At the British Library manuscripts blog, there is news.
Final Harley Science Manuscripts Published
We are delighted to announce that the remaining manuscripts in our Harley Science Project have now been published to the British Library’s Digitised Manuscripts site. All 150 manuscripts in this project have been digitised and recatalogued thanks to the generosity of William and Judith Bollinger. We hope that this resource, part of our ongoing campaign to make our collection items more accessible, will promote new research into the books in question.
I hope so too. It can’t do the slightest harm. The cataloguing is pretty good too, I have to say. But … I wish we could get PDF’s of the mss, rather than being at the mercy of slow broadband and a quirky interface. I suspect it will come, once libraries recognise that it doesn’t harm them in any way.
Access to these texts was always the problem; only a tiny handful of geographically local scholars could do much. Now … there are NO excuses for lazy scholarship. Get publishing articles, gentlemen!
In the current tranche, the following items will be of interest to us.
Harley 2686 Isidore of Seville, Etymologiae (France, 9th century)
Harley 3748 Galen, Opera (France or Italy, 14th-15th century)
Harley 3892 Miscellaneous texts on rhetoric, grammar, geometry and divination (Italy, 1400-1454) — this actually also contains parts of Horace, Ars Poetica and Letters.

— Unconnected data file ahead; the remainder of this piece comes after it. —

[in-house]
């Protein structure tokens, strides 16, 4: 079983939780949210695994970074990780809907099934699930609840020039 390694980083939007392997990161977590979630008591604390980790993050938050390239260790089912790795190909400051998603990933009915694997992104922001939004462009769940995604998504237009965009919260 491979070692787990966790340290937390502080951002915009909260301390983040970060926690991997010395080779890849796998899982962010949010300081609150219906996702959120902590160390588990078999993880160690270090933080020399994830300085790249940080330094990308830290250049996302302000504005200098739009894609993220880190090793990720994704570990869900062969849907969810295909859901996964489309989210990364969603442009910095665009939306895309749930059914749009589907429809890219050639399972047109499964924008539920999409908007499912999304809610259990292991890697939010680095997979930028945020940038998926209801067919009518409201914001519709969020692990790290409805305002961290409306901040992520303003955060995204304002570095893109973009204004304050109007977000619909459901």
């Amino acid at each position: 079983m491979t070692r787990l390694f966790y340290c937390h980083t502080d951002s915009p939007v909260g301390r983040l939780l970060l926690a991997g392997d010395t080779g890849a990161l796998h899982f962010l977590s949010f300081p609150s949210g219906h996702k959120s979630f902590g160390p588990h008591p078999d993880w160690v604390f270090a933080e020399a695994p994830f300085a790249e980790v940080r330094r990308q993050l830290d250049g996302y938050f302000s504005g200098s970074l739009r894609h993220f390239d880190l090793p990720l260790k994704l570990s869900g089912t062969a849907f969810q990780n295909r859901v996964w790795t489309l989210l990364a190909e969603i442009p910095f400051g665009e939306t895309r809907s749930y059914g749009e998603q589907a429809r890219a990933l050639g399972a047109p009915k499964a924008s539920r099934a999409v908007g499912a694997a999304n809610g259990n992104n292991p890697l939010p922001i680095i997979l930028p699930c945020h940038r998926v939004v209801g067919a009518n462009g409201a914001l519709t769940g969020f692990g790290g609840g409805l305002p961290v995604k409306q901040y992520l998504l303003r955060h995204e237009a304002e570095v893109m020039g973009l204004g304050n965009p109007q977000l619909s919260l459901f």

Harley 3915 Collection of chemical, alchemical and medical recipes, and texts on the techniques and technology of various arts (Germany, 1200-1444) — Includes an extract from Vitruvius, and an autograph note by Nicholas of Cusa, indicating that this book once belonged to him (and so ought to be in Berkastel-Kues with the rest of his books).
Harley 3969 Works on history, natural history and rhetoric (England, 14th century) — Actually includes extracts from: Cassiodorus, De orthographia, Censorinus de natali die, Apuleius, Dares Phrygius, Pliny the Elder, and Jerome’s Letter to Helvidius.
Harley 4241 Aristotle, Metaphysica (Germany, c. 1450-1464) — Another of St. Nicolas of Cusa’s books.
There are a number of other Latin translations, of Euclid and Aristotle.
Good to have these.